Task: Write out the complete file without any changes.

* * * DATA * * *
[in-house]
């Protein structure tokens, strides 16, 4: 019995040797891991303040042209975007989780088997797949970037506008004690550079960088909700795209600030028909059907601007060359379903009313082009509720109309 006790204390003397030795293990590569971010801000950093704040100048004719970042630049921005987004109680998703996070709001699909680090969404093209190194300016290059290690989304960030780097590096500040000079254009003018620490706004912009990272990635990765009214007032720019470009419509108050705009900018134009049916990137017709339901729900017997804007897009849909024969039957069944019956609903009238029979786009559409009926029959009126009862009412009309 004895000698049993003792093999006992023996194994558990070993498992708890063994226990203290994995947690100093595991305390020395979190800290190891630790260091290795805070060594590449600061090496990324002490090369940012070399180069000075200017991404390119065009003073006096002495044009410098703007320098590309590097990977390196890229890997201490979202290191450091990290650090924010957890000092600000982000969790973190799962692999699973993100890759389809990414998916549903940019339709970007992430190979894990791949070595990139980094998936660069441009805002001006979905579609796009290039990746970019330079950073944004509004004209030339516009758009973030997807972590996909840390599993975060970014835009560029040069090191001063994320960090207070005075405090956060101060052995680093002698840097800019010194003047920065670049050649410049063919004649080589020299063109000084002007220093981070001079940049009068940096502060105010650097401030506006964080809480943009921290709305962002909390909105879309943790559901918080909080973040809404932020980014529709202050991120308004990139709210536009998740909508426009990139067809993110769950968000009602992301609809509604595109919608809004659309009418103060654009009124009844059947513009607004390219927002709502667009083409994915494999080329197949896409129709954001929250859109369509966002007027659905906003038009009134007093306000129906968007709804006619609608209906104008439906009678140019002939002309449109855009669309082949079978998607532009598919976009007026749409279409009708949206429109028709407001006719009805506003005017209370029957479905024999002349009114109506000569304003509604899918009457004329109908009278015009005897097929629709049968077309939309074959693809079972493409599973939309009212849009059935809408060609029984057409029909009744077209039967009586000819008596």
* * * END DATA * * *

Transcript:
[in-house]
């Protein structure tokens, strides 16, 4: 019995040797891991303040042209975007989780088997797949970037506008004690550079960088909700795209600030028909059907601007060359379903009313082009509720109309 006790204390003397030795293990590569971010801000950093704040100048004719970042630049921005987004109680998703996070709001699909680090969404093209190194300016290059290690989304960030780097590096500040000079254009003018620490706004912009990272990635990765009214007032720019470009419509108050705009900018134009049916990137017709339901729900017997804007897009849909024969039957069944019956609903009238029979786009559409009926029959009126009862009412009309 004895000698049993003792093999006992023996194994558990070993498992708890063994226990203290994995947690100093595991305390020395979190800290190891630790260091290795805070060594590449600061090496990324002490090369940012070399180069000075200017991404390119065009003073006096002495044009410098703007320098590309590097990977390196890229890997201490979202290191450091990290650090924010957890000092600000982000969790973190799962692999699973993100890759389809990414998916549903940019339709970007992430190979894990791949070595990139980094998936660069441009805002001006979905579609796009290039990746970019330079950073944004509004004209030339516009758009973030997807972590996909840390599993975060970014835009560029040069090191001063994320960090207070005075405090956060101060052995680093002698840097800019010194003047920065670049050649410049063919004649080589020299063109000084002007220093981070001079940049009068940096502060105010650097401030506006964080809480943009921290709305962002909390909105879309943790559901918080909080973040809404932020980014529709202050991120308004990139709210536009998740909508426009990139067809993110769950968000009602992301609809509604595109919608809004659309009418103060654009009124009844059947513009607004390219927002709502667009083409994915494999080329197949896409129709954001929250859109369509966002007027659905906003038009009134007093306000129906968007709804006619609608209906104008439906009678140019002939002309449109855009669309082949079978998607532009598919976009007026749409279409009708949206429109028709407001006719009805506003005017209370029957479905024999002349009114109506000569304003509604899918009457004329109908009278015009005897097929629709049968077309939309074959693809079972493409599973939309009212849009059935809408060609029984057409029909009744077209039967009586000819008596």